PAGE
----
Twenty years after the Rwandan genocide, and despite so many pledges from states, multilateral institutions, and nongovernmental organizations, there is no real sign the world would step in quicker and more determined if genocide were to happen today. To be clear on this, there has not—fortunately—been another genocide since Rwanda, if genocide is understood as targeting an identifiable group with the aim of destroying it, as defined by the international convention. There have been numerous conflicts, wars, and other instances of organized and/or political violence, and many of them have certainly been comparatively cruel, devastating, and deadly for victims, survivors, refugees, and even bystanders to some extent. But the Darfurs, Colombias, Congos, Sri Lankas, Yugoslavias, Afghanistans, and others have not had the very same surgical precision that genocide had in Rwanda. The last time genocide, as so defined, happened before that was most certainly the Holocaust. So, what are the implications? » More
The promise of new shipping routes and access to natural resources continues to attract external players to the Arctic. While states such as Singapore have successfully acquired permanent observer status in the Arctic Council (AC), the European Union (EU) has historically been far less successful in contributing to or securing a voice in Arctic governance. This problem is eroding away, however. All Brussels has to do is play to its strengths and continue focusing on ‘small target’ goals that can be achieved through existing political structures.
This article was originally published by E-IR.info on 1 April 2014.
Visual Politics and North Korea: Seeing is Believing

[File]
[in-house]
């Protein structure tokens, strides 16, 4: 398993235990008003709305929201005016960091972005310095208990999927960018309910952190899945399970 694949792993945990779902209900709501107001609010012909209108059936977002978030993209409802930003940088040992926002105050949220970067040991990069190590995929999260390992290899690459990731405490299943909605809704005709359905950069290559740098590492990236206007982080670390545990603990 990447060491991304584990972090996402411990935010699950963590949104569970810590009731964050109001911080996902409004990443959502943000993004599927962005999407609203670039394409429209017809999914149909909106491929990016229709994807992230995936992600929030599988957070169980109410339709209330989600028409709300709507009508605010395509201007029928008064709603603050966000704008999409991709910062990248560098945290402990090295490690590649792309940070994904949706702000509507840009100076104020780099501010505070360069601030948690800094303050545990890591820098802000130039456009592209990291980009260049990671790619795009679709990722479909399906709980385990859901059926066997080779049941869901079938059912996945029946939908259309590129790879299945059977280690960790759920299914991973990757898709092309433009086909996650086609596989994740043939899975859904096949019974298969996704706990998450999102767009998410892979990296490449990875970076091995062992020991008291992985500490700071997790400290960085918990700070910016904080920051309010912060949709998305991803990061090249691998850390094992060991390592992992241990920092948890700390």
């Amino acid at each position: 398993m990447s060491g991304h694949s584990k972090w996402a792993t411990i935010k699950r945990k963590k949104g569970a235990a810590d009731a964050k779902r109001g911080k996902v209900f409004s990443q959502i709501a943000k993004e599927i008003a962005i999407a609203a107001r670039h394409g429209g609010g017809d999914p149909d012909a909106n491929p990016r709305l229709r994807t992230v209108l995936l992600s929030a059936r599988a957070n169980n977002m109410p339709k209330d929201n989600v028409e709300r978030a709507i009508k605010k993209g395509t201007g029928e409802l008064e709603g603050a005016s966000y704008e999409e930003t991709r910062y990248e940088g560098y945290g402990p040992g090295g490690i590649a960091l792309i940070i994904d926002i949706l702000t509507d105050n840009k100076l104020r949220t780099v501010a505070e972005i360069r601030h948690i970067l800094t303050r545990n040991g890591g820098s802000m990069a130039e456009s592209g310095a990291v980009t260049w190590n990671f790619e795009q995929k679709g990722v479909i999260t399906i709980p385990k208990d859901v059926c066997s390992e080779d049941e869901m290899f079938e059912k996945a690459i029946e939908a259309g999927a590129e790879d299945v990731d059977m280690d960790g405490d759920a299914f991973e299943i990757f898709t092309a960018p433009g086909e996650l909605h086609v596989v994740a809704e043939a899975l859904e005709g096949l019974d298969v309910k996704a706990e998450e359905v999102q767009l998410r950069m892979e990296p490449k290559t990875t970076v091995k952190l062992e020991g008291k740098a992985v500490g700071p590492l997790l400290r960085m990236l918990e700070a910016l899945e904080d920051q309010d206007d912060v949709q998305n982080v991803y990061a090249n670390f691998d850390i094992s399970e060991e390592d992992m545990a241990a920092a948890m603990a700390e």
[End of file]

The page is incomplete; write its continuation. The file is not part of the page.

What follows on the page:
By: David Shim. London and New York: Routledge, 2014
More often than not, the Democratic People’s Republic of Korea, commonly known as North Korea, is featured in the media as a secretive, harsh, irrational, and dangerous country, whose leaders are incapable of interacting with the international community, and whose citizens are slowly dying at the ill will of those leaders. Such characterization has been bolstered – and to some extent popularized, especially in North America – by a number of representations of North Korea as the “other,” the “enemy,” and the embodiment of an “axis of evil,” as well as a country that is so alien and strange that its late leader, Kim Jong Il, was featured as a satirical character in the puppet movie Team America a decade ago. » More
There is increasing anxiety among stakeholders as US forces prepare for a drawdown in Afghanistan by the end of 2014. The international community, including the United States, is still groping in the dark when it comes to Afghanistan’s future. As such, they have somewhat ignored India, which, in fact, will be pivotal in solving the Afghan dilemma. Instead, the west and regional stakeholders have focussed on Pakistan as the major player in post-2014 Afghanistan.
Pakistan has been accused of supporting the Afghan Taliban and of providing sanctuary to them inside Pakistan in order to maintain strategic depth and influence within Afghanistan. Furthermore, Pakistan has been charged with supporting the Afghan Taliban and their affiliate, the Haqqani network, in order to counter India in Afghanistan, as well as of sending militant groups such as Laskhar-e-Taiba into Indian-administered Kashmir. Pakistan has denied these accusations. » More
On 12th June 1982, an estimated one million people converged in Central Park, Manhattan, to rally in support of nuclear disarmament. It marked the peak of a wave of public engagement that began over nuclear power, but had morphed into a push against the nuclear arms race that had come to epitomize the Cold War era. In Europe, a number of similar protests in 1983 drew an estimated total of 3 million people. » More